With Paris, even though I've been there and experienced many of the things people have recommended, I could spend the rest of my life there and still not get enough.
No matter how long I am anywhere, I have to prioritize what I want to see and do. I compare every interesting option to every other one and research how much time I want or need for each of them, including getting to and back from them.
It's an iterative process and the priorities can change as I do that. I find that the less time that I have, the harder my choices become. It's very left brain analytical, but the initial list often is the exact opposite.
I always hope for the serendipity of being in the right place at the right time to experience the totally unexpected.
Since you've already been given lots of suggestions, I'm going to mention some experiences that l'll never forget.
We were on the bus going down the Champs-Élysées to the Arc de Triomphe when it stopped and we could go no farther. People were gathered and the street was blocked.
It turned out that every evening at 18:30 the eternal flame that marks the tomb of the unknown soldier is rekindled in a simple and sober ceremony. The eternal flame was first lit in 1923 marking the tomb of a WWI soldier and has been burning steadily ever since.
The people gathered were part of the ceremony that day. Some were veterans in their uniforms. They marched down the middle of the avenue to the tomb. We took the tunnel and watched the ceremony from under the Arc. We were totally ignorant, very moved and thankful for the timing that put us there at that time.
One time we managed to get to the Trocadero in time to enjoy watching people tango, see the Eiffel Tower from across the Seine and walk across the bridge. We had no interest in going up in the Tower later, but being under it when it's lit up at night is amazing.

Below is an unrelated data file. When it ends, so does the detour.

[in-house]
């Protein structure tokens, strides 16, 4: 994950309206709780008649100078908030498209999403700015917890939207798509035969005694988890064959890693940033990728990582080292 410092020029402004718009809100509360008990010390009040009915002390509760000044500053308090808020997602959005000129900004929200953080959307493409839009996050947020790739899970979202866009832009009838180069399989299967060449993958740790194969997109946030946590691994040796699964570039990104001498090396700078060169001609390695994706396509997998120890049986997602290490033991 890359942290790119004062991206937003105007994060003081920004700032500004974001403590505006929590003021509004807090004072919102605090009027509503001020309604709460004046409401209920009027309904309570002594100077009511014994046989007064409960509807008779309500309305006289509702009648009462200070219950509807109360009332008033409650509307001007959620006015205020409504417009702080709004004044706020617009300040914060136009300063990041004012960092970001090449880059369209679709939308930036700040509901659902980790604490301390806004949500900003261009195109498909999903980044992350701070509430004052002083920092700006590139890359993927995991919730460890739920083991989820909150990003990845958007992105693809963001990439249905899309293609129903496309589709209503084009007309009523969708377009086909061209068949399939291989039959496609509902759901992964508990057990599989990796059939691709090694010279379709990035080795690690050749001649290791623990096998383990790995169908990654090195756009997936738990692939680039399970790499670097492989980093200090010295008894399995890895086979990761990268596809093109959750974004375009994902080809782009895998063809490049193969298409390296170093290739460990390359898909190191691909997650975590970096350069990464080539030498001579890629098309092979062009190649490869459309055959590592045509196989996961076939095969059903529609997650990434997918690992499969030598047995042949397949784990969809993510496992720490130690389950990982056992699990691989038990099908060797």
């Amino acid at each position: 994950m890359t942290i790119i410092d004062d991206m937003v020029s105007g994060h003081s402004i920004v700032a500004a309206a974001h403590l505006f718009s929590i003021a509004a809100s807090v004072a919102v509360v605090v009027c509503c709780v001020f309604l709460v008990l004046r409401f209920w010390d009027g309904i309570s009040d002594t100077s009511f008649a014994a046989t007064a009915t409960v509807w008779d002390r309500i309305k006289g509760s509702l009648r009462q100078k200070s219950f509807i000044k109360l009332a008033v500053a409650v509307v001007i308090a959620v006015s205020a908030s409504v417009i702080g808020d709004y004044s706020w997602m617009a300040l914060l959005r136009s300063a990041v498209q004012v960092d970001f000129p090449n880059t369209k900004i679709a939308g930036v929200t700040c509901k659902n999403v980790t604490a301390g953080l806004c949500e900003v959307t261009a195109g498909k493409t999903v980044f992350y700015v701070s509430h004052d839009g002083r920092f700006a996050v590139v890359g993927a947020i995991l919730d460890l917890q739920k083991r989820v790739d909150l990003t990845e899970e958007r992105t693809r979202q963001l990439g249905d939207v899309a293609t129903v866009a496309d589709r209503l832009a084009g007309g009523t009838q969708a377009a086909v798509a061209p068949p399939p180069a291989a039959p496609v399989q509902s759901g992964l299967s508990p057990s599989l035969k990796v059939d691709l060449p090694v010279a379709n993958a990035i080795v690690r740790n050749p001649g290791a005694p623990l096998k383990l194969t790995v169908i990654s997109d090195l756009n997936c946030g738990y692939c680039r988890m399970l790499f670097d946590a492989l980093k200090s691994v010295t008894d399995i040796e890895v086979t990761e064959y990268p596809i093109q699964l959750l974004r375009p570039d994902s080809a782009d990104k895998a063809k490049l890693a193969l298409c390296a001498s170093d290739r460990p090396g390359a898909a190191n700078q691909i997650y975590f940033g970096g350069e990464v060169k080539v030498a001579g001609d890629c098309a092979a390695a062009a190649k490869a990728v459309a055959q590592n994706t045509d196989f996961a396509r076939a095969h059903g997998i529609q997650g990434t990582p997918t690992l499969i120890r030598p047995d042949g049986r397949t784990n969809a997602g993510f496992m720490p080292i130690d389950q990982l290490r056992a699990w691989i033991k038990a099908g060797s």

It was raining and wet when we were ready to leave, so we decided to splurge on a taxi to take us back to our apartment in the Marais. That ride was romantic, atmospheric and visually stunning with the lights reflected on the wet streets. It made me feel like I was really in Paris.
In terms of actual sights, some of the most memorable to me were things I didn't know existed until I arrived in town and either stumbled on them or saw a poster advertising a special exhibition of some sort. I always end up wanting more time in major cities than I originally anticipated. Sometimes my schedule is flexible and I can add days. I've been known to add days twice in the same city. But I try to start out with a reasonably generous amount of time, because you never know what the hotel-room situation (availability as well as cost) will be like if you want to extend your stay.
I think for first-timers it would be helpful to think first, sort of in the abstract, about what sort of travelers they are:
Want to see the exterior (mostly) of the famous sights pictured on calendars. (This takes the least time.) This is sort of the Instagram approach to travel, and plenty of folks are happy to take blitz trips that expose them to just the top highlights of a place.
Want to go to a lot of history and/or art museums. (More time, but it varies by museum and whether the traveler is the sort who wants to skim the collection in 90 to 120 minutes or wants to see everything.)
Want to absorb the atmosphere by spending a lot of time just walking around neighborhoods, maybe also lingering over one or two meals per day. This can add a lot of time.
Want to see rural scenery. More time, obviously.
Prefer smaller towns to massive cities. More transportation time but fewer days at each destination.
Even someone who hasn't been to Europe before may have a decent idea about what category(ies) they fall into, based on what they have most enjoyed on domestic trips or even in their hometown.
If you are looking for 4 star hotel, there is one I can recommend located near the Eiffel Tower. This is the Novotel, a French chain. I stayed once in 2007 but the place since then has been completely refurbished , remodeled...pretty rizzy.